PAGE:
What are the advantages of open vs. closed architectures?
This is a common debate as many transit agencies face up to the shortcomings of closed legacy systems that prevent them from adopting new technologies. The answer is quite simple. With open architectures, agencies don’t have to throw out the system every time a new technology comes along. This is because open architectures bring together commercial software products and modern integration architectures capable of operating on the latest in technology infrastructure. As a result, they benefit from the natural upgrades from vendors, thereby keeping the software and infrastructure current.
In addition, no open-loop agency is locked into a single supplier. An agency can pick and choose the components from a range of suppliers that make the most sense, and develop a unique solution that meets their business needs and the needs of the riders. There is also the potential for greater reliability with open architectures using the best-of-breed technologies and commercial software products proven in other industries. It also creates competition among potential suppliers. They will find ways to be innovative and manage down their pricing.
What are the lessons to learn from other cash-collection industries such as road tolling?
Because of the similarities between these two industries, road tolling has the same challenges and the same opportunities — such as exploiting mobile technologies, effective financial reconciliation and new strategies to attract and retain customers. Often they share the same customers and those customers are looking for an integrated experience. Already we are seeing the integration of fare management and parking solutions. In tolling, we are also seeing similar extensions to congestion mileage charging, mileage or kilometer based charging and parking. It is now time for a discussion about the convergence across the broader range of transportation agencies and organizations. After all, they serve a common customer.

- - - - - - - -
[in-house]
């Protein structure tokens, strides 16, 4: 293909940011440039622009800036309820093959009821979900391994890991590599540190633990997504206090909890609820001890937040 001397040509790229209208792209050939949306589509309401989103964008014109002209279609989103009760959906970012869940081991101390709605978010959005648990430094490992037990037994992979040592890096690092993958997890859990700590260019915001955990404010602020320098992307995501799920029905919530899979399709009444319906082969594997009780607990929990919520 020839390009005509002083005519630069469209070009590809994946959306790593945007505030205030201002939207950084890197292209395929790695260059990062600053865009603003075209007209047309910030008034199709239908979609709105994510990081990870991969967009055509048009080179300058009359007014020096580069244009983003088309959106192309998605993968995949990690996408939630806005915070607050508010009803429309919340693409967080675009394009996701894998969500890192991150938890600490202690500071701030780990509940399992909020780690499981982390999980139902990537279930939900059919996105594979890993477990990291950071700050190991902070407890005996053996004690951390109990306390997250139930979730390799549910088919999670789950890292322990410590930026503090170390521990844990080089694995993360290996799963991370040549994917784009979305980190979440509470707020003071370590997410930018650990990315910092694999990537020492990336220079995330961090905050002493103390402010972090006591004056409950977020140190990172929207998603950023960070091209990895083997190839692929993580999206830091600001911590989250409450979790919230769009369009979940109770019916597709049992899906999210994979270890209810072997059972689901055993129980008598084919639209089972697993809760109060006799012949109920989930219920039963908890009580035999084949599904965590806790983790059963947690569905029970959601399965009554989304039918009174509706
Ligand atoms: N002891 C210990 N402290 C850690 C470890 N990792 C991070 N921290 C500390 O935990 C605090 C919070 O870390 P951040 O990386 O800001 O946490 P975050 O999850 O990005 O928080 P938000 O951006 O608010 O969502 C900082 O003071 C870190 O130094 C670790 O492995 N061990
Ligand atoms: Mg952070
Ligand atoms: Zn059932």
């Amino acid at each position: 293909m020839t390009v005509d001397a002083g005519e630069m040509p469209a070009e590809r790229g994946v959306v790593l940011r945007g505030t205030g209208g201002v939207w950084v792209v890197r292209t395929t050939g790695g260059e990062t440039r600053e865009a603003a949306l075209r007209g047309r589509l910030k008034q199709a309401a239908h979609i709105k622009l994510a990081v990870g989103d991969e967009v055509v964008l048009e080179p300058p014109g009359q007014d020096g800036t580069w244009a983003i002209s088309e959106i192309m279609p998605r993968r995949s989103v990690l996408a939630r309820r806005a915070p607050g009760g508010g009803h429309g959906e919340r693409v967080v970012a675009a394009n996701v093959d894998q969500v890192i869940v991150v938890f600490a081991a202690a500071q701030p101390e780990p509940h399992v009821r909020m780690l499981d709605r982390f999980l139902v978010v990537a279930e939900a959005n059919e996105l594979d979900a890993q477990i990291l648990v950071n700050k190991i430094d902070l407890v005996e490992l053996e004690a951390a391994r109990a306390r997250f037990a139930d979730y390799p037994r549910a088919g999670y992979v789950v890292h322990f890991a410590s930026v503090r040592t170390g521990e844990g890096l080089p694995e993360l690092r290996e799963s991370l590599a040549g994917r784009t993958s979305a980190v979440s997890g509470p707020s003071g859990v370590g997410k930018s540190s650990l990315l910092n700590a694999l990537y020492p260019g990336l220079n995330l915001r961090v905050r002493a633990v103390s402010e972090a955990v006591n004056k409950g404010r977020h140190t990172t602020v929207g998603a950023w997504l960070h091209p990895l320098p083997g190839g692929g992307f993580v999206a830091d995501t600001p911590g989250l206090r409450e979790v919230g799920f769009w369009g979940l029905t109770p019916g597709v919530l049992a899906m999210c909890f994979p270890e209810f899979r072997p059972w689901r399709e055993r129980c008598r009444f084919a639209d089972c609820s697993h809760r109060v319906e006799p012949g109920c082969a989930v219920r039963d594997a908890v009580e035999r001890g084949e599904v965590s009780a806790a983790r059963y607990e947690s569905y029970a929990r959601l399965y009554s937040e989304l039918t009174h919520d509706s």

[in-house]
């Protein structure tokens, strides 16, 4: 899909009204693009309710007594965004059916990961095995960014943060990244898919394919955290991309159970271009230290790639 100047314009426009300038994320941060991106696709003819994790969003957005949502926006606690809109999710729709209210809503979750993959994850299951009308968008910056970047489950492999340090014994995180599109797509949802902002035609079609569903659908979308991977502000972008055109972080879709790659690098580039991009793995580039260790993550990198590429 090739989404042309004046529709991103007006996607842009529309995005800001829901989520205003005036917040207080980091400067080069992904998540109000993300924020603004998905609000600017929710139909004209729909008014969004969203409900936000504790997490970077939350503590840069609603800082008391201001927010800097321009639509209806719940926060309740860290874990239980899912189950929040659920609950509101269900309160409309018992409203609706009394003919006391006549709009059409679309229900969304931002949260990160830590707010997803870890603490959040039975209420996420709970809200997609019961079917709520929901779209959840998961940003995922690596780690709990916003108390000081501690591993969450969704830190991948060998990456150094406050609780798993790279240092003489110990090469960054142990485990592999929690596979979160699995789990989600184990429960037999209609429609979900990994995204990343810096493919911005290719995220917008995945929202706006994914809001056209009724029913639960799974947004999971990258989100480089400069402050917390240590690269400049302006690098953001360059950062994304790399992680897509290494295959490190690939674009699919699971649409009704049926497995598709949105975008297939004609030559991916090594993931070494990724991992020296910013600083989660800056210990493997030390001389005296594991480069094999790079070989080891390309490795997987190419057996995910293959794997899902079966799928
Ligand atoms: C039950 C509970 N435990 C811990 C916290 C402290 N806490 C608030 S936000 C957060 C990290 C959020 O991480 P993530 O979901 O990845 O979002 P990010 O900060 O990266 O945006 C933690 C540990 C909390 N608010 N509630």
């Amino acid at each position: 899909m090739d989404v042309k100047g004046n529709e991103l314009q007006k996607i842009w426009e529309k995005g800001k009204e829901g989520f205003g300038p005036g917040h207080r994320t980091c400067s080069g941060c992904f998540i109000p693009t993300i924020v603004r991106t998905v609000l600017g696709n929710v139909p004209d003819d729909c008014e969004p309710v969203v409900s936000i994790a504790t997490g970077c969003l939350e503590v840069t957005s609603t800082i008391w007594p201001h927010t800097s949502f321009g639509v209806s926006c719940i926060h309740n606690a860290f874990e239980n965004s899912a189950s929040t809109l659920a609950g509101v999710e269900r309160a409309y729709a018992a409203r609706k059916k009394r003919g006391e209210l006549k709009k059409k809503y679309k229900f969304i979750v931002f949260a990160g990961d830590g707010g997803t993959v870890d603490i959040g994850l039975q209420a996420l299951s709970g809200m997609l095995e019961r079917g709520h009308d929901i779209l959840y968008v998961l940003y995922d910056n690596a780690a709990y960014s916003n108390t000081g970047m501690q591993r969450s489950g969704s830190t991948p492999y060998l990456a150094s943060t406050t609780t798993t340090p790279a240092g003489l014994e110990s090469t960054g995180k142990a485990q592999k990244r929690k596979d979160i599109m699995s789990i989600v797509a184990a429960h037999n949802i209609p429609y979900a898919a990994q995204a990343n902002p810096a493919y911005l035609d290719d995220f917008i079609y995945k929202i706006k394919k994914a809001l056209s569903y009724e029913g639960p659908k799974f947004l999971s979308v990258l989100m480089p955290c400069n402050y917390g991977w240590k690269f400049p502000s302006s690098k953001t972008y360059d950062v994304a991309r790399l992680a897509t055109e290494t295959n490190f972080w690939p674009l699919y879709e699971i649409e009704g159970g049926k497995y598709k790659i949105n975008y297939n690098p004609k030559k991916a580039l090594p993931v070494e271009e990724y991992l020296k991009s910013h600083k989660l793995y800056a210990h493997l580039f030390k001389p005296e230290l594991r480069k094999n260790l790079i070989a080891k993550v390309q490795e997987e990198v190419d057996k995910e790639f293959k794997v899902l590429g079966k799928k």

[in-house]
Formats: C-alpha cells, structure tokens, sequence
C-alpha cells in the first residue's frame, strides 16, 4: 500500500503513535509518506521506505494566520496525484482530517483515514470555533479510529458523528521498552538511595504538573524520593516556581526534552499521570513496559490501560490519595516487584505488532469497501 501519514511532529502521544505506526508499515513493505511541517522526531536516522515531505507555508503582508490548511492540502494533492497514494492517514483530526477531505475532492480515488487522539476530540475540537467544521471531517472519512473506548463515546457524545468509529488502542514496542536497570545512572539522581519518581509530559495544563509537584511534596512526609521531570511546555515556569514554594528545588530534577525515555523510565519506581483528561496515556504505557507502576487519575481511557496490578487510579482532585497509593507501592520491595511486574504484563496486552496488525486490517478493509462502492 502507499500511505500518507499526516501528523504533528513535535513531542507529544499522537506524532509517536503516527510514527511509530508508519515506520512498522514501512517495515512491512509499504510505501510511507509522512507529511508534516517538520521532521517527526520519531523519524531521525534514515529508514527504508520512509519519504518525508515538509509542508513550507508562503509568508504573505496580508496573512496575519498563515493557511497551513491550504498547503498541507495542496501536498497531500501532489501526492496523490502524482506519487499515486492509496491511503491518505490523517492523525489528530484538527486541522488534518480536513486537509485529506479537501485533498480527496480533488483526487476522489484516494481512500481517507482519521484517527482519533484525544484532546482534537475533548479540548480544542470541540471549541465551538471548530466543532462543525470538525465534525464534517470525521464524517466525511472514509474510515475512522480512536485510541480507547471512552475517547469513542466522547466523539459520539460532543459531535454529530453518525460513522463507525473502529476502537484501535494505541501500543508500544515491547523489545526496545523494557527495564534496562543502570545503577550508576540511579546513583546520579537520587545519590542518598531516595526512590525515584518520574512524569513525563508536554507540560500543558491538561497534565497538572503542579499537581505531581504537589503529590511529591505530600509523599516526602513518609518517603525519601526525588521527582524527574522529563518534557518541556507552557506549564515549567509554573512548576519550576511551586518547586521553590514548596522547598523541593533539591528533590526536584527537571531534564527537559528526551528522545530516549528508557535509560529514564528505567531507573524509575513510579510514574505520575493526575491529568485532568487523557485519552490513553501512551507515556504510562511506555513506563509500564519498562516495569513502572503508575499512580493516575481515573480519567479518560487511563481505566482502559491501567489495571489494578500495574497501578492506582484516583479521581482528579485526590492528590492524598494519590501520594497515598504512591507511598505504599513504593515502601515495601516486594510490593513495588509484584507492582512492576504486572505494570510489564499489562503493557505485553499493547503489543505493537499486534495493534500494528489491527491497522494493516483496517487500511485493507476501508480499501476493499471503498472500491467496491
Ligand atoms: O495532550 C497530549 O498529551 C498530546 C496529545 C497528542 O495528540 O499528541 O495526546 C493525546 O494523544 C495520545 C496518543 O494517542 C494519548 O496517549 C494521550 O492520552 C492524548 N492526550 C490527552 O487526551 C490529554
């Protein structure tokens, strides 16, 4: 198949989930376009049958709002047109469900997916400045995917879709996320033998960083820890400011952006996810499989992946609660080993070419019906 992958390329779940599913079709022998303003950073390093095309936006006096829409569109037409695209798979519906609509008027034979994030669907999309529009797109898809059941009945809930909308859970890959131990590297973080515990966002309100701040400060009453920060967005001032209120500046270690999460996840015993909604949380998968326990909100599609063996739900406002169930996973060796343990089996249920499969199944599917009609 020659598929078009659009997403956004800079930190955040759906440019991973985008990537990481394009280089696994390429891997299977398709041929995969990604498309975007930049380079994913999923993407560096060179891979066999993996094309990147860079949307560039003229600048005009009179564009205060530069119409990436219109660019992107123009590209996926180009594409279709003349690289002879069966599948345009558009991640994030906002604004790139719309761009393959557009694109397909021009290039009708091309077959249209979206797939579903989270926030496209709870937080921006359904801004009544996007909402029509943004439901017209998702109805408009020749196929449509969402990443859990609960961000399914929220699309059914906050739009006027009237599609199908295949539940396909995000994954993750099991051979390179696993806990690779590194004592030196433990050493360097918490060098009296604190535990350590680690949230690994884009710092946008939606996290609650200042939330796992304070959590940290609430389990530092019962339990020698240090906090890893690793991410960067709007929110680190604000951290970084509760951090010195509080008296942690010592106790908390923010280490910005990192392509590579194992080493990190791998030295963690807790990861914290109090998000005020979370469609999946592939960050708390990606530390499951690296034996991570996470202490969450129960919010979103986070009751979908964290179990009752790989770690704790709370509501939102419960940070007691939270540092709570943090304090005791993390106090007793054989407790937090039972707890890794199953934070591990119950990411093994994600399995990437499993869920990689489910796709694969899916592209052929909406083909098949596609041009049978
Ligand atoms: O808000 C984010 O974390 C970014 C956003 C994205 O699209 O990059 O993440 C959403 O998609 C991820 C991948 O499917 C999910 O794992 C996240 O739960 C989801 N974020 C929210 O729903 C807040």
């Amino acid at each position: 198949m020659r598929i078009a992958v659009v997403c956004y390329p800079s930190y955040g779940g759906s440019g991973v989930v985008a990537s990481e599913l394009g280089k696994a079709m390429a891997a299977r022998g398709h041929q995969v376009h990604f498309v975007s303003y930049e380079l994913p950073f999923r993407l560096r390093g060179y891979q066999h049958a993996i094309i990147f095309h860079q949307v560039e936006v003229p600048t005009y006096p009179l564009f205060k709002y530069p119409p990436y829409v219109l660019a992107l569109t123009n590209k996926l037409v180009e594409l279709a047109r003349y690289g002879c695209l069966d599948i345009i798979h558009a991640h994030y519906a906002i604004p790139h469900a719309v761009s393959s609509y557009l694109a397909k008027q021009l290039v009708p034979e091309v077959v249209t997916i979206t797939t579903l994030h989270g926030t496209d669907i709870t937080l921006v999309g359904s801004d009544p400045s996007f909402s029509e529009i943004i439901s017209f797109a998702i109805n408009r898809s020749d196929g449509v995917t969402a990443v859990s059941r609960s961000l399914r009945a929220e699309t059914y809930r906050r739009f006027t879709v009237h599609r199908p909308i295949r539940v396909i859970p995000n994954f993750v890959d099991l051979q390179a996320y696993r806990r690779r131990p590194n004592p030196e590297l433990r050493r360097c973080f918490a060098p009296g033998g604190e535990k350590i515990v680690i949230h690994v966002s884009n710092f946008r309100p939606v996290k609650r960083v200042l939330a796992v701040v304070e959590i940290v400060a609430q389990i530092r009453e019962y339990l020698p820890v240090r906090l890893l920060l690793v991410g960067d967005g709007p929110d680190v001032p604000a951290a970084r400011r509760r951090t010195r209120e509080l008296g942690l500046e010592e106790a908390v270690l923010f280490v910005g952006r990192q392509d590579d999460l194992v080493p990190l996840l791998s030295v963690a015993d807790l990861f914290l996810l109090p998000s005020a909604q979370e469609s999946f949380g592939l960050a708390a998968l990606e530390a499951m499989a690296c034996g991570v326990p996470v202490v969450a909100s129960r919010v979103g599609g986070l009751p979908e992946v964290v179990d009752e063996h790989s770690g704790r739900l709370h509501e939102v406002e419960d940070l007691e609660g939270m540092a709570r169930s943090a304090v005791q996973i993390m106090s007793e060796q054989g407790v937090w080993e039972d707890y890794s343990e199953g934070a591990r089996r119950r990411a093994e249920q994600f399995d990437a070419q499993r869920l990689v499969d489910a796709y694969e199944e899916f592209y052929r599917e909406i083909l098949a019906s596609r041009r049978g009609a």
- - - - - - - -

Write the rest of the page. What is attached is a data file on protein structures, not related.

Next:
It is no longer just about the ticket — how do you see transit agencies expanding the service to embrace areas such as retail or car parking?
It’s already happening because customers no longer think of their travel experience as simply taking the bus or metro. It starts as they leave the front door. It is about getting to work, getting to school or getting to an event. Transit agencies need to think in this way as they plan and manage services. This means we will see more partnerships with non-transit organizations such as car park companies or road tolling agencies. All of this moves us toward a single payment capability for each transaction along the entire journey.
When agencies are able to embrace new payment forms such as open payments and mobile services, they will be able to better manage customer accounts or partner with third parties to provide additional services. This includes everything from traveling a toll road, parking, taking a train or bus or even buying a coffee and a magazine during their journey. This isn’t just about retention. Aside from engendering loyalty, it creates a significant opportunity for cross-marketing in this sector for the first time. Customers are ready for this. When asked, they told us they would pay 10 percent higher fares if it meant technological advances. They want ticketless travel and they expect smartphones to be dominating their travel and ticketing options by the end of 2014. Transit agencies are realizing that, in order to meet these rising customer expectations, they may need to change the way they embrace technology. BR
Michael J. Wilson serves as head of Public Transportation Practice for Accenture in North America.